The Dietzes: inventors from Father to Son
The Dietz family from Germany were famous for their highly innovative musical instruments, like this harp piano combining a harp and a keyboard.
Piano harp by Dietz, second half of the 19th century.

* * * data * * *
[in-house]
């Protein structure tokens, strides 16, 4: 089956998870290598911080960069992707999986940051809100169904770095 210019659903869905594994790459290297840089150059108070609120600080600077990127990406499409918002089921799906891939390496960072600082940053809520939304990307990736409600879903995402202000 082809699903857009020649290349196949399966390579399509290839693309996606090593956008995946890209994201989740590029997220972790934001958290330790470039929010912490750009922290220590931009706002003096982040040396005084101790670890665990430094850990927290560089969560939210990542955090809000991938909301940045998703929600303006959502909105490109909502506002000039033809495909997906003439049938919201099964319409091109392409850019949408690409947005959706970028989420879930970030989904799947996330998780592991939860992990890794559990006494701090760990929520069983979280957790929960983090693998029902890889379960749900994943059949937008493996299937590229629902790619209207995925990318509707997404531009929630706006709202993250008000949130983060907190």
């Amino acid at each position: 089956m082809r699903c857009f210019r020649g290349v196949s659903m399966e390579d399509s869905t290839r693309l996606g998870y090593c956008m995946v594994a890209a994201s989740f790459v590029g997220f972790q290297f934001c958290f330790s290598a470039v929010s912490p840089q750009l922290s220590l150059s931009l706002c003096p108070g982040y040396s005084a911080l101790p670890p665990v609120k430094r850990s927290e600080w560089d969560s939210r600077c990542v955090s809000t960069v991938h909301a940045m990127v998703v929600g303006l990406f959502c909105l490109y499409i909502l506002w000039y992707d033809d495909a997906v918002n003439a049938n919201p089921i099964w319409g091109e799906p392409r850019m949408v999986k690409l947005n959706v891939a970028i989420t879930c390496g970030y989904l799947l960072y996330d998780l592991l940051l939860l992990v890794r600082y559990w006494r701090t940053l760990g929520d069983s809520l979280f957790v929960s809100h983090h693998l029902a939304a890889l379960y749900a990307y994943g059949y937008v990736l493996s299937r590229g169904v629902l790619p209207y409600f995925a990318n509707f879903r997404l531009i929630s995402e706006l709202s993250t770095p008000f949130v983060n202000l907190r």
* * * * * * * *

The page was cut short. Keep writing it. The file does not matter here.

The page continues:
This odd instrument uses keys to activate small leather-covered jacks, which pluck metal strings covered in silk. The founder of the lineage, Johann Christian Dietz, born in Germany in 1778, became interested in creating musical instruments early on. In 1805, he made the melodion, a small square piano that produced a sound similar to the harmonica. He also came up with an aeolian harp, a calipsonance and a trochleon… which received solely critical acclaim for their ingenuity. In 1813, he left the Netherlands, where he had set up a business, when he was summoned to Paris by the Comte de Montalivet to develop machines for digging canals. The same year he invented the harp piano, patented in 1814, which earned Dietz & Son a silver medal in the Paris Exhibition of 1827. The instrument continued to be produced in Brussels by his son and grandson, who turns out to have made the one here, with its rich decoration of arabesques, lyres and women.